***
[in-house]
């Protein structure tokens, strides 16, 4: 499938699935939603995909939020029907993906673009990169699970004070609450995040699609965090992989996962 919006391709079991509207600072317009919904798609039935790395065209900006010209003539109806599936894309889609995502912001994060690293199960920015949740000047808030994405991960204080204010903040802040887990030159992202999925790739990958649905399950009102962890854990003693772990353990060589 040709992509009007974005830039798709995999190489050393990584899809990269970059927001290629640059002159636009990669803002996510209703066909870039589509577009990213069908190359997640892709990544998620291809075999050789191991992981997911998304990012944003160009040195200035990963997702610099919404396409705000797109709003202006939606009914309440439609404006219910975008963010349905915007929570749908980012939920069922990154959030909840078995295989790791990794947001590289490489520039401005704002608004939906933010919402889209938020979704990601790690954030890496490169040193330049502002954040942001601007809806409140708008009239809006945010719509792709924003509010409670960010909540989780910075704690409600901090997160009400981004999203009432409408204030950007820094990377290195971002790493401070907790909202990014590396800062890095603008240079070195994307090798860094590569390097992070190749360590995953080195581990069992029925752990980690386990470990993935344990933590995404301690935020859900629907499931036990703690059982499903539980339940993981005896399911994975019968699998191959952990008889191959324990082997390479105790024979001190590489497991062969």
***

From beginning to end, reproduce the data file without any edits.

[in-house]
């Protein structure tokens, strides 16, 4: 499938699935939603995909939020029907993906673009990169699970004070609450995040699609965090992989996962 919006391709079991509207600072317009919904798609039935790395065209900006010209003539109806599936894309889609995502912001994060690293199960920015949740000047808030994405991960204080204010903040802040887990030159992202999925790739990958649905399950009102962890854990003693772990353990060589 040709992509009007974005830039798709995999190489050393990584899809990269970059927001290629640059002159636009990669803002996510209703066909870039589509577009990213069908190359997640892709990544998620291809075999050789191991992981997911998304990012944003160009040195200035990963997702610099919404396409705000797109709003202006939606009914309440439609404006219910975008963010349905915007929570749908980012939920069922990154959030909840078995295989790791990794947001590289490489520039401005704002608004939906933010919402889209938020979704990601790690954030890496490169040193330049502002954040942001601007809806409140708008009239809006945010719509792709924003509010409670960010909540989780910075704690409600901090997160009400981004999203009432409408204030950007820094990377290195971002790493401070907790909202990014590396800062890095603008240079070195994307090798860094590569390097992070190749360590995953080195581990069992029925752990980690386990470990993935344990933590995404301690935020859900629907499931036990703690059982499903539980339940993981005896399911994975019968699998191959952990008889191959324990082997390479105790024979001190590489497991062969």